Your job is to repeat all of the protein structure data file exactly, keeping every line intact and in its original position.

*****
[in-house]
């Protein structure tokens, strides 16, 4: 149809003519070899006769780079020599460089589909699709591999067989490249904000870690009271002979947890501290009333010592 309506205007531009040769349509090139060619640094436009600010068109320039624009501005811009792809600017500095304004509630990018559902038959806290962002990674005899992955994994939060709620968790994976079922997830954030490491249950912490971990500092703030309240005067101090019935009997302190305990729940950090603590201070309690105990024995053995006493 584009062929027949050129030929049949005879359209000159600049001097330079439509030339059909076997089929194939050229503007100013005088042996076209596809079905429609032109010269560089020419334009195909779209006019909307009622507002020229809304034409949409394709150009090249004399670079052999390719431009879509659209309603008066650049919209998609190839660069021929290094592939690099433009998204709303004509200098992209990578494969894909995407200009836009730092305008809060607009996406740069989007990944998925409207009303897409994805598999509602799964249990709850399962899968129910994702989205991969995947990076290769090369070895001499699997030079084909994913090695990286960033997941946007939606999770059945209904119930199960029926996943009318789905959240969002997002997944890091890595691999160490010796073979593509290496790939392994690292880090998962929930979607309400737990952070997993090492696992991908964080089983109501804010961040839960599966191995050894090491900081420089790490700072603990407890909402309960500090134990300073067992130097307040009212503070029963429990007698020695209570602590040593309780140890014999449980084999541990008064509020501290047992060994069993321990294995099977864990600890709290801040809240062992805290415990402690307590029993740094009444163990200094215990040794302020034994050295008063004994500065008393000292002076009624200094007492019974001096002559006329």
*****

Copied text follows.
[in-house]
């Protein structure tokens, strides 16, 4: 149809003519070899006769780079020599460089589909699709591999067989490249904000870690009271002979947890501290009333010592 309506205007531009040769349509090139060619640094436009600010068109320039624009501005811009792809600017500095304004509630990018559902038959806290962002990674005899992955994994939060709620968790994976079922997830954030490491249950912490971990500092703030309240005067101090019935009997302190305990729940950090603590201070309690105990024995053995006493 584009062929027949050129030929049949005879359209000159600049001097330079439509030339059909076997089929194939050229503007100013005088042996076209596809079905429609032109010269560089020419334009195909779209006019909307009622507002020229809304034409949409394709150009090249004399670079052999390719431009879509659209309603008066650049919209998609190839660069021929290094592939690099433009998204709303004509200098992209990578494969894909995407200009836009730092305008809060607009996406740069989007990944998925409207009303897409994805598999509602799964249990709850399962899968129910994702989205991969995947990076290769090369070895001499699997030079084909994913090695990286960033997941946007939606999770059945209904119930199960029926996943009318789905959240969002997002997944890091890595691999160490010796073979593509290496790939392994690292880090998962929930979607309400737990952070997993090492696992991908964080089983109501804010961040839960599966191995050894090491900081420089790490700072603990407890909402309960500090134990300073067992130097307040009212503070029963429990007698020695209570602590040593309780140890014999449980084999541990008064509020501290047992060994069993321990294995099977864990600890709290801040809240062992805290415990402690307590029993740094009444163990200094215990040794302020034994050295008063004994500065008393000292002076009624200094007492019974001096002559006329």